If any of these antennas is well matched to the feedline, it will perform quite well for the student. The gain differences are too small to make a practical difference. More significant differences emerge from changing the height of these antennas. At 6' off the ground, they all perform comparably to each other, but all at reduced gains, reductions that may make a difference in practical operations.

Fig. 7. Elevation pattern of the same ground-plane vertical antenna at a height of 6' above ground.

If you run this supplemental exercise, you will note that the 5/8ths wavelength vertical provides somewhat more gain than either of the other two models (but still under 1 dB). That little extra may account for the popularity of the 5/8ths wavelength antenna as a mobile antenna.

2. Horizontal and Vertical Yagis: Many students will be tempted early after receiving their licenses to put up a small beam for extended repeater coverage. From advertisements, they are perhaps used to seeing the azimuth patterns of horizontally polarized Yagis. However, they may be surprised by the azimuth pattern of a vertically polarized Yagi.

First, model a small, 3-element 2-meter Yagi. These dimensions, set for 146 MHz, may be useful to you:

     Reflector length:        39.8"
          Space:                   18"
     Driven Element length:   37.25"
          Space:                   14.5"
     Director length:         33.4"

This compact beam has a front-to-back ratio around 20 dB, and its 40-Ohm feedpoint impedance matches well to short runs of coax. With half-inch diameter aluminum elements, it is a distinct candidate for homebrewing.

Construct the model for this beam in the horizontal plane. Bring up the azimuth pattern (4 degree take-off angle at a 25' height). From the HF exercises, students will recognize the typical Yagi pattern.

Next construct in advance the same beam oriented vertically. In class, simply overlay the pattern of the same beam at the same height (measured at the boom) in its new orientation. Now explain the "eyeball" pattern.

Miniatures are useful in helping students grasp why the pattern spreads, with slightly less gain. Horizontally, ground reflections strengthen the lowest lobe and create some high lobes (visible on an elevation pattern). The beamwidth is a function of the antenna's geometry of tapering element lengths. Vertically, the radiation that bounced off the ground in the horizontal mode now can spread to its fullest extent, for a beamwidth almost double the horizontal orientation. Only the weaker side (element end) radiation now reflects off the ground; hence, slightly less gain.

Fig. 8. Azimuth patterns of the same 3-element 2-meter Yagi oriented horizontally and vertically at a height of 25' above ground.

Operationally, these facts mean that a Yagi set up vertically for repeater and other FM work need not be moved as often to catch stations slightly off the beam's axis. Although the wider beamwidth of the vertical orientation may occasionally permit some QRM, the ease of finding a heading that permits full quieting operation on FM will usually outweigh the uncommon irritation.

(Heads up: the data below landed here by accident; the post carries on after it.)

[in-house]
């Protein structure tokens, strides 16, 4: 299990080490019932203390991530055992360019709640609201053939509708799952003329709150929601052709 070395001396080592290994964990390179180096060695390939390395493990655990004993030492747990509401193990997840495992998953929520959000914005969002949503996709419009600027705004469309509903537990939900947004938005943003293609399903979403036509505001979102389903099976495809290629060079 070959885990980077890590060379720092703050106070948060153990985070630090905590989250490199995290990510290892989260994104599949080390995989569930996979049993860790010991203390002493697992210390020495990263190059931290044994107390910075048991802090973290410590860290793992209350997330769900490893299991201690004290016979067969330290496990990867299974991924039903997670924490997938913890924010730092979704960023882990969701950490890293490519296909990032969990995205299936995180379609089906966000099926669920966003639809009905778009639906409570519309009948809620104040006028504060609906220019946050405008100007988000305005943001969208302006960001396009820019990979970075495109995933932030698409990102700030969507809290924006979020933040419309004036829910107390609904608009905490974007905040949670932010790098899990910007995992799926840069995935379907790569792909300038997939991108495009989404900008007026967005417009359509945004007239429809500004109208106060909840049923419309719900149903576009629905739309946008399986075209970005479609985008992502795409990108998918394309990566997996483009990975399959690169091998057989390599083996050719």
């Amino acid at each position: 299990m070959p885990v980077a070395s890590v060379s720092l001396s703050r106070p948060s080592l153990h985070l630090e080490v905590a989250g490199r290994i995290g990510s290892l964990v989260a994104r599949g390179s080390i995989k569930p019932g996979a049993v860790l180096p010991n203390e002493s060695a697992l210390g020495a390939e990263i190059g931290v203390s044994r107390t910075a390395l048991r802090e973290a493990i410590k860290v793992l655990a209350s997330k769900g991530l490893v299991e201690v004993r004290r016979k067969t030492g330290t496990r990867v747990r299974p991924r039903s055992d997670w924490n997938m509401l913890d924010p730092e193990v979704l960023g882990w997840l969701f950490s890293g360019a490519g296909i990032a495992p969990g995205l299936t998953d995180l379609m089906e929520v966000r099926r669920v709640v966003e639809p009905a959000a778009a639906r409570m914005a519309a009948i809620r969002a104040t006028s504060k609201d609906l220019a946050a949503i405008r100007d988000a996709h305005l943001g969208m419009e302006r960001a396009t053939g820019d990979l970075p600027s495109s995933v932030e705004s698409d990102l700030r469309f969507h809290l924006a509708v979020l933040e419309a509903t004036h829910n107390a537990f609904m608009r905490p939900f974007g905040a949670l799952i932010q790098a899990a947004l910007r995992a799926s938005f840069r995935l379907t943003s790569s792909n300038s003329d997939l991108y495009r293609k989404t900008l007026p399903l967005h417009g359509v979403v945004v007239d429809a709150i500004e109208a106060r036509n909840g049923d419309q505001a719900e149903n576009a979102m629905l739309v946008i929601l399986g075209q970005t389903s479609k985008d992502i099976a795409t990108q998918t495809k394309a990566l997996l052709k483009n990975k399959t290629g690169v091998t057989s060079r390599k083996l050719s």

Students are likely to notice that the beam offers very significant gain over a vertical. You should therefore remind them of the other costs involved in putting up a beam, including the need for a rotator. Get them from the start to think about how an antenna relates to the kind of operating they envision doing, and how the entire communications system fits into a budget. The models of beams may not only explain some basic concepts to students, but may also attract them. Part of the lesson should be to help the student put everything in perspective.

These sample exercises only scratch the surface of uses to which you may put an antenna modeling program in the classroom. I have purposely kept the samples close to the basic concepts students should master for the Novice and Tech licenses, along with some practical material so that they can have realistic expectations from their new stations.

However, there are many features of these programs which you may use to good advantage according to your plans and style of teaching. Most programs provide rotatable views of the antenna model for comparison with miniatures or full-size VHF antennas. Some programs provide 3-dimensional views of the far field radiation patterns as a webbing: use these with caution, since they can both clarify and confuse. In the program reporting systems, there lies a wealth of data, most of which is best saved for more advanced students.

Finally, there is the program itself. Some students will not be satisfied merely watching the demonstrations. They will want to learn how to use the program to understand other types of antennas and possibly one day to design their own. You may find yourself staying after class to teach a new generation of antenna modelers.



From Proceedings of the 1996 National ARRL Education Workshop, (Newington: ARRL, 1996), pp. 28-35 L. B. Cebik, W4RNL. Data may be used for personal purposes, but may not be reproduced for publication in print or any other medium without permission of the author.